At the moment Labour seem the only choice unless the LD can tear themselves away from supporting the Tories and come up with a convincing way forward. I am, however, still not convinced by Labour so would vote otherwise if there was another

    It was the LD party that has moved away from me rather than I have moved away from the party!

  • @ Duncan Scott:

    “In the end it’s for the voters to decide. If they’re happy for their MP to say one thing to get elected but then use their power to do another, they can say so at the ballot box next time round.”

    What do you think the electorate will remember most in 2015 – a vaguely worded commitment by the Labour Party to some form of voting reform, or the entire Parliamentary Liberal Democrat party holding up personally signed pledges to vote against a rise in tuition fees?

  • What utter rubbish. They were committed to holding a referendum. And as all we have been hearing from Lib Dems is that they don’t have to keep to their manifesto in Government then it is more than a bit rich using this argument.

    It is obvious that holding a referendum and campaigning for it would ensure nothing other than giving people the chance to have their say making a mockery of Marks argument.

  • “It was the LD party that has moved away from me rather than I have moved away from the party!”

    Ah yes, the traditional apologia from defectors trying to assuage their consciences.

  • “And precisely what would you have expected as a consequence?
    Haven’t seen many answers to my question yet. Strange, eh?”

    Not really. I find it difficult to care about what Labour might have done when I’m fully occupied worrying about what the party i voted for actually have done. I expect Labour would have put up tuition fees by a grand or two. I seriously doubt the Tories would have tripled fees if they hadn’t had the Lib Dems to act as fall guys.

  • @ Paul B

    Come 2015 they will be wondering whether to vote for a Labour party that left our economy and public finances in a mess, wrongly predicted a double dip and opposed any measures to cut our deficit, or a party that helped sort out the economy, made our electoral system fairer, created cheaper access to university courses for the least well off students and gave workers £10,000 personal allowances.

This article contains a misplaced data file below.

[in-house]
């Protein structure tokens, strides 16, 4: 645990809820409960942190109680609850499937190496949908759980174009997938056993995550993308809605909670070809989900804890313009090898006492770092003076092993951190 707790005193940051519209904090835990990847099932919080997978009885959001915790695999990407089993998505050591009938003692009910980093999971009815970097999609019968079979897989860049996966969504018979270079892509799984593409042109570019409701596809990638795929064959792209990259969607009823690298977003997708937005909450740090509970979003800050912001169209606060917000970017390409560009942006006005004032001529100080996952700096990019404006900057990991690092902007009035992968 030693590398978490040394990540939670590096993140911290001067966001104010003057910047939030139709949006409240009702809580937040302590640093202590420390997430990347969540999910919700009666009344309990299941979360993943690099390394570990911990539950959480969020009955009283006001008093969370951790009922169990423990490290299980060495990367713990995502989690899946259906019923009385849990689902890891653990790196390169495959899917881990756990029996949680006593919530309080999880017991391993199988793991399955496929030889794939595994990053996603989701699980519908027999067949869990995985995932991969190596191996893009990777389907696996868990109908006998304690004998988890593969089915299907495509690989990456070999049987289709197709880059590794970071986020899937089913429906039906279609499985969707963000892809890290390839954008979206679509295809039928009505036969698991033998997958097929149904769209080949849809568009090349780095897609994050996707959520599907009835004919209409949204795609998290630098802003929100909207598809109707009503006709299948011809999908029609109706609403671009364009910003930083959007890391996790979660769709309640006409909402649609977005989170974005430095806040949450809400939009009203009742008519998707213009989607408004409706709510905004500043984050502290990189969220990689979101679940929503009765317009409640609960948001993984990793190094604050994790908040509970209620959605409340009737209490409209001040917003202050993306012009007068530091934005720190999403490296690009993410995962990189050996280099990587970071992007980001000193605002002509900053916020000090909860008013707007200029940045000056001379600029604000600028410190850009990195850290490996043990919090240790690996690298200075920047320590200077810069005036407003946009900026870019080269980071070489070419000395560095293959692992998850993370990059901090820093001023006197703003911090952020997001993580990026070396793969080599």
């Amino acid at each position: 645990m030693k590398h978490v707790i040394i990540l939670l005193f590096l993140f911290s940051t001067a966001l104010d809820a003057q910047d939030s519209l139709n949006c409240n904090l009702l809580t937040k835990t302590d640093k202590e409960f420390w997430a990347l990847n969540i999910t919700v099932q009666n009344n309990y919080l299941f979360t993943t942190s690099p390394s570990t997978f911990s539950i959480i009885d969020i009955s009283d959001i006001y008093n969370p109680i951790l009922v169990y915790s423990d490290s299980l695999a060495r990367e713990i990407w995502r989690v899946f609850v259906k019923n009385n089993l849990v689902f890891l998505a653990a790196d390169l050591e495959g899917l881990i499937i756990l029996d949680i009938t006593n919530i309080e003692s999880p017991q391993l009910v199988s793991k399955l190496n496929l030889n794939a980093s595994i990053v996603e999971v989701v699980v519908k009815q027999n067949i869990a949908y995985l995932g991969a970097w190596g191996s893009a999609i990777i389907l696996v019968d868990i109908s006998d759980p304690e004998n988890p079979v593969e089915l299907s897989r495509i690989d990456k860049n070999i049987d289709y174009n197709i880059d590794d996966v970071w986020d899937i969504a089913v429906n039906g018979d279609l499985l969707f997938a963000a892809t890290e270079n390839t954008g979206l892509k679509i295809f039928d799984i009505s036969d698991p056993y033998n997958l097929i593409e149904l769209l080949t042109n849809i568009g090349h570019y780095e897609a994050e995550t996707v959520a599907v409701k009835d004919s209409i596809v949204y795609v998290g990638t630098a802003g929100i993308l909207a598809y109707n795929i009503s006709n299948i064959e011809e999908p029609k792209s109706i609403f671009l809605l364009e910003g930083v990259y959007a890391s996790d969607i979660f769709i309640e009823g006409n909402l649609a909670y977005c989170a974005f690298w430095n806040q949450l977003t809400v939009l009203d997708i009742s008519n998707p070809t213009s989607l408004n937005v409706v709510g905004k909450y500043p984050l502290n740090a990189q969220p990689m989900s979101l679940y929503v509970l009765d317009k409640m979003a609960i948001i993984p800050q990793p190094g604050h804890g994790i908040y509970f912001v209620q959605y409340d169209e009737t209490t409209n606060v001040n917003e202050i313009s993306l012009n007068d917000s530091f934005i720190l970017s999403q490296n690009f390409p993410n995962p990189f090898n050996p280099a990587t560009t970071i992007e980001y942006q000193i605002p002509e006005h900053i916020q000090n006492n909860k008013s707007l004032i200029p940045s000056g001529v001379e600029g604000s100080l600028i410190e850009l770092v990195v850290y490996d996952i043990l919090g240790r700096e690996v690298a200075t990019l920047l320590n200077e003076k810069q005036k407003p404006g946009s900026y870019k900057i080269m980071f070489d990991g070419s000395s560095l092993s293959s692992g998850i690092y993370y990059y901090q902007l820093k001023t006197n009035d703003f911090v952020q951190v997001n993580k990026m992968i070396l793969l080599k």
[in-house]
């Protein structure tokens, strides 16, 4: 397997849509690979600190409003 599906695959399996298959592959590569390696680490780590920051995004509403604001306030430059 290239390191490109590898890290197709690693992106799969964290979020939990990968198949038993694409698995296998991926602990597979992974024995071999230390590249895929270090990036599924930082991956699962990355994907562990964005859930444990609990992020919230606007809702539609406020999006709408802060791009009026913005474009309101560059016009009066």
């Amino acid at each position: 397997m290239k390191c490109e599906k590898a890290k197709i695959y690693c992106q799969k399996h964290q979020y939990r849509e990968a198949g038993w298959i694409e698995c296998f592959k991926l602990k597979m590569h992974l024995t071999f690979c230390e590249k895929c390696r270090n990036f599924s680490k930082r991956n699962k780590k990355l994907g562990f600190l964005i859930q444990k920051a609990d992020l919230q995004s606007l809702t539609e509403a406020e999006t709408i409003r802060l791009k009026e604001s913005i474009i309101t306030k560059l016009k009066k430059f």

Don’t bet they won’t vote for the second.

  • @Robert C

    Assuming your prediction comes true, why would voters choose Lib Dem over the Tories? If the coalition does wonderful work then surely the biggest party will take the most credit and consequently the most votes?

  • oldDinosaur 4th Feb '11 - 5:12pm

    I have always voted Lib-Dem and with the benefit of hindsight ( Coalition with the Tories ) I would have done.

    And for me the volte face of the liberal manifesto has been core to my decision making at present.

    One thing is now certain: That is I am loathe to provide support to the party at present. So even should AV pass, people like myself that have steadfastly voted lib-dem, will no longer do so. So forget about receieving a vote from me as a primary, secondary, tertiary etc. .And thats one of the hurdles the party will now have to overcome. And it is a MONUMENTAL hurdle.

    To qualify I must add I have never been a party member \ activist ( Just agreed with and supported the party from the sidelines) so I am one of the core demographic, you need to win back. The arguments aren’t convincing …..

  • oldDinosaur 4th Feb '11 - 5:14pm

    I can never get the html quote portion correct …..

    The above was in response to Robert C’s question

    “Just as a matter of interest, of those who are angry with the Lib Dems about tuition fees and say they have been betrayed, who among you would have voted Labour instead?”

  • Vote for me, I agreed with George!

    Inspiring stuff. You’ll be beating the voters off with a stick.

  • @Duncan Stott who stated: ‘If the manifestos of opposition MPs are dead in the water, that means they are totally unaccountable for any decisions they take’.

    My understanding of the purpose of a Manifesto is that it is a programme basically put to the electorate as a shop-window of the party policies.

    But Party Policy is another beast – the policy remains and often is much more detailed than found in a Manifesto although Manifestoes certainly used to be a lot thinner than now,

    Also Party Conferences continue after a GE and you could have five conferences before another GE at which old policies will be reversed, new ones formed, others modified and some stand the same. The result of the changes over these 5 years will then be distilled into a new Manifesto.

    This is a process common to all political parties as far as I am aware.

    We then have the position of the Manifesto of the party which takes power as that is the road map for the electorate in determining who they gave an electoral mandate to. That then leaves the position of the ‘failed’ Manifestoes to be addressed. They either continue or fall – although NB my position re the ever-changing policy issue above. But if they don’t fall then why do we get the constant whine from LibDems and Tories that we have no plan – the plan must exist surely in the Manifesto.